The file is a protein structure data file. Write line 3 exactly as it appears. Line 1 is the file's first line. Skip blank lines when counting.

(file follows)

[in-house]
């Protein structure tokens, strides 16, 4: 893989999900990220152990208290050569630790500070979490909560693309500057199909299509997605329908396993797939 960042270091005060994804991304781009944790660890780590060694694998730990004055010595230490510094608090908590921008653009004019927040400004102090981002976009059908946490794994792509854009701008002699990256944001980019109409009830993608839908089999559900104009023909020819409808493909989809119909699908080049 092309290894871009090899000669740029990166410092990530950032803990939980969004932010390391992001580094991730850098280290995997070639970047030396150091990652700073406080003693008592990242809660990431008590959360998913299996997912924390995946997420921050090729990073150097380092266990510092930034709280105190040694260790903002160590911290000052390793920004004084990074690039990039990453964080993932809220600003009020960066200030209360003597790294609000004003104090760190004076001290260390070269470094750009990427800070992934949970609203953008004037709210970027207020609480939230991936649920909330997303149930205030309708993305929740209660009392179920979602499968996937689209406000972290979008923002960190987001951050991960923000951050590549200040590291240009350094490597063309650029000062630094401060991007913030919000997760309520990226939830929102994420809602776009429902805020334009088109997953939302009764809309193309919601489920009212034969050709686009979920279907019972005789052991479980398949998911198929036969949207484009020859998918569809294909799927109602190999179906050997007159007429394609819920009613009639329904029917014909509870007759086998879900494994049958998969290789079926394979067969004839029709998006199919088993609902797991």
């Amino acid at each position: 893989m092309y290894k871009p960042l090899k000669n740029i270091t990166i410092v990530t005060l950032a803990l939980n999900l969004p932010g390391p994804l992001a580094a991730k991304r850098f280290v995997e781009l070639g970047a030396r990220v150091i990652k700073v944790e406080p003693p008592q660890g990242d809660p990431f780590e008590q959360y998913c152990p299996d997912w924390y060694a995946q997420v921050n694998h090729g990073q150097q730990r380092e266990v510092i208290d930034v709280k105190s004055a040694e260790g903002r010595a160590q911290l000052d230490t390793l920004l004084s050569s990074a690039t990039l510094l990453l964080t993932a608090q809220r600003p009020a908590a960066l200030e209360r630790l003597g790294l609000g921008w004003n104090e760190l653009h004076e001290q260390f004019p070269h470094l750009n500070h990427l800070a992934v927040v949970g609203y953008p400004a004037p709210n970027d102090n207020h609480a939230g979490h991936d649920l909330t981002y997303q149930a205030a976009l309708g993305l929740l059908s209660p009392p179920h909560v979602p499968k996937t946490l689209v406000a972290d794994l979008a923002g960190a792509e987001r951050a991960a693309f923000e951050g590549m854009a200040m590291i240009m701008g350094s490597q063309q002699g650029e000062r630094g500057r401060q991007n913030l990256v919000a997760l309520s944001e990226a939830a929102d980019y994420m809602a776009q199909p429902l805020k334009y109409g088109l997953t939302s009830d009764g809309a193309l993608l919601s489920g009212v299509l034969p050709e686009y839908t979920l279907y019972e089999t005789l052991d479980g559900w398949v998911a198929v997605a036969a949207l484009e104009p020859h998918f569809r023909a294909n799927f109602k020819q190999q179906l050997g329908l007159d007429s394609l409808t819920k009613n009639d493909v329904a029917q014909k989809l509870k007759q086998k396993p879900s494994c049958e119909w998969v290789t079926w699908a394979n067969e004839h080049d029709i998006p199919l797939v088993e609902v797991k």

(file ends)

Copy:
């Amino acid at each position: 893989m092309y290894k871009p960042l090899k000669n740029i270091t990166i410092v990530t005060l950032a803990l939980n999900l969004p932010g390391p994804l992001a580094a991730k991304r850098f280290v995997e781009l070639g970047a030396r990220v150091i990652k700073v944790e406080p003693p008592q660890g990242d809660p990431f780590e008590q959360y998913c152990p299996d997912w924390y060694a995946q997420v921050n694998h090729g990073q150097q730990r380092e266990v510092i208290d930034v709280k105190s004055a040694e260790g903002r010595a160590q911290l000052d230490t390793l920004l004084s050569s990074a690039t990039l510094l990453l964080t993932a608090q809220r600003p009020a908590a960066l200030e209360r630790l003597g790294l609000g921008w004003n104090e760190l653009h004076e001290q260390f004019p070269h470094l750009n500070h990427l800070a992934v927040v949970g609203y953008p400004a004037p709210n970027d102090n207020h609480a939230g979490h991936d649920l909330t981002y997303q149930a205030a976009l309708g993305l929740l059908s209660p009392p179920h909560v979602p499968k996937t946490l689209v406000a972290d794994l979008a923002g960190a792509e987001r951050a991960a693309f923000e951050g590549m854009a200040m590291i240009m701008g350094s490597q063309q002699g650029e000062r630094g500057r401060q991007n913030l990256v919000a997760l309520s944001e990226a939830a929102d980019y994420m809602a776009q199909p429902l805020k334009y109409g088109l997953t939302s009830d009764g809309a193309l993608l919601s489920g009212v299509l034969p050709e686009y839908t979920l279907y019972e089999t005789l052991d479980g559900w398949v998911a198929v997605a036969a949207l484009e104009p020859h998918f569809r023909a294909n799927f109602k020819q190999q179906l050997g329908l007159d007429s394609l409808t819920k009613n009639d493909v329904a029917q014909k989809l509870k007759q086998k396993p879900s494994c049958e119909w998969v290789t079926w699908a394979n067969e004839h080049d029709i998006p199919l797939v088993e609902v797991k």